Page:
The U.S. Federal Trade Commission should investigate Apple and Google for allowing applications on their mobile OSes to access users' photographs without permission, a U.S. senator said.
Some mobile applications on the Android and iOS OSes "steal" users photos, said Senator Charles Schumer, a New York Democrat. The mobile OSes allowing apps to access user photos is a "disturbing and potentially unfair practice," Schumer said in a statement issued Sunday. The New York Times reported on the issue last week.
"When someone takes a private photo, on a private cell phone, it should remain just that: private," Schumer said in a statement. "Smartphone developers have an obligation to protect the private content of their users and not allow them to be veritable treasure troves of private, personal information that can then be uploaded and distributed without the consumer's consent."
By accessing user photos, the mobile apps go beyond users' reasonable expectations what information apps need to function, Schumer said. It appears that apps accessing photos violate the Apple and Google terms of service, he said.
"However, it is not clear whether or how those terms of service are being enforced and monitored," he wrote in a letter to the FTC. "In fact, the abuses of apps have only come to light as a result of the work of intrepid independent researchers and technologists. As a result, it is users and their privacy who suffer."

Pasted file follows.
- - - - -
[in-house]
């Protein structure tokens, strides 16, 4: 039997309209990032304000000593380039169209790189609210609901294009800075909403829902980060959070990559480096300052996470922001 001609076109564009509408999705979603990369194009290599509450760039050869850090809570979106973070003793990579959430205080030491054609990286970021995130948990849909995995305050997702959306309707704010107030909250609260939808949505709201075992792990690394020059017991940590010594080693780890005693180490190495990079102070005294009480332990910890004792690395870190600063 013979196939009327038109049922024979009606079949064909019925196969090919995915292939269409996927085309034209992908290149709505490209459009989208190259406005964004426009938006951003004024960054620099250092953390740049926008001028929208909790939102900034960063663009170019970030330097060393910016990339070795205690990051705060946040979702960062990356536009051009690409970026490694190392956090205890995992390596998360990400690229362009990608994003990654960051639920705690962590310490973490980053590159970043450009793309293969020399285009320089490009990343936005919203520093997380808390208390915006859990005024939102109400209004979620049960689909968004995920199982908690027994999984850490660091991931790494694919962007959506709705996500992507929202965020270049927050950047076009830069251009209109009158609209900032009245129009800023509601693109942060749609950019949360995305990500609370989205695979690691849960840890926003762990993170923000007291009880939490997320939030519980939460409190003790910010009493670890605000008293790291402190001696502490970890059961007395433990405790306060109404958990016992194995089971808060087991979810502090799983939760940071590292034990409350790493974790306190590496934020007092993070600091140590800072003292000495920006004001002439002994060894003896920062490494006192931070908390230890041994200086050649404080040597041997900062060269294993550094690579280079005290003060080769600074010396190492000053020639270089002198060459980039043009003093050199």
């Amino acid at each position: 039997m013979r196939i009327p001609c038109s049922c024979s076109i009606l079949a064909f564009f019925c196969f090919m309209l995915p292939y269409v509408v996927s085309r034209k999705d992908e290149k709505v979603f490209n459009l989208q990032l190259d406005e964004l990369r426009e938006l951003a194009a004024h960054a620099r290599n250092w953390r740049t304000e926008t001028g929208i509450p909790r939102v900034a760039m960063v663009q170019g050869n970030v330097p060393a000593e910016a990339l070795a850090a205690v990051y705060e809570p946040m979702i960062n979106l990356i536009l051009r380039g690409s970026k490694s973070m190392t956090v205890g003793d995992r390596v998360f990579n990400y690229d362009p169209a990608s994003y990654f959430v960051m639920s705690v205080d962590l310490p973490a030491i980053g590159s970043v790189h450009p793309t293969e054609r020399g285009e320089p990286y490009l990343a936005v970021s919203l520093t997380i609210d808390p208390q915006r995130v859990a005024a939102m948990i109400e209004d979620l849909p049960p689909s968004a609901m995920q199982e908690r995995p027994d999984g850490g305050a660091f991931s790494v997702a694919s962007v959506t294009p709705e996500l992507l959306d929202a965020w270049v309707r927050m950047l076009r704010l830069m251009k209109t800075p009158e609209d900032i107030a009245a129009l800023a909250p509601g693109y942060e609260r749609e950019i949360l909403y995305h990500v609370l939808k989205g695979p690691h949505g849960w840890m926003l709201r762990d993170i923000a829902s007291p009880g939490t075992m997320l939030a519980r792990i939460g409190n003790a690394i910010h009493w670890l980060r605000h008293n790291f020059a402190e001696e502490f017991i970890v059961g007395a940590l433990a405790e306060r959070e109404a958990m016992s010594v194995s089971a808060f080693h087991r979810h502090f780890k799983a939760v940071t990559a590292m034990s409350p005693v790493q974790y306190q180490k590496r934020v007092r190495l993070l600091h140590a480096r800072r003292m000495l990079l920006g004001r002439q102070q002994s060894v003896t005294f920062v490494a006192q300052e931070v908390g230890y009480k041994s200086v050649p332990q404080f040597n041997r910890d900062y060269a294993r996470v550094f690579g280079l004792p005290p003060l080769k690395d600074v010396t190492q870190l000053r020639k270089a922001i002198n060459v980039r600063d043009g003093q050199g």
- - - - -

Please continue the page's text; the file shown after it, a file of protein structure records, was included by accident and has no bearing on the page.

Google, in a statement, said it is reviewing its policy on apps and photos. The company designed the Android photo file system similar to the ones in Windows and Mac OS, and images were stored on SD (Secure Digital) cards, allowing users to remove the cards and transfer pictures to another device, the company said.
"As phones and tablets have evolved to rely more on built-in, non-removable memory, we're taking another look at this and considering adding a permission for apps to access images," Google said in its statement. "We've always had policies in place to remove any apps on Android Market that improperly access your data."
Apple did not respond to a request for comments.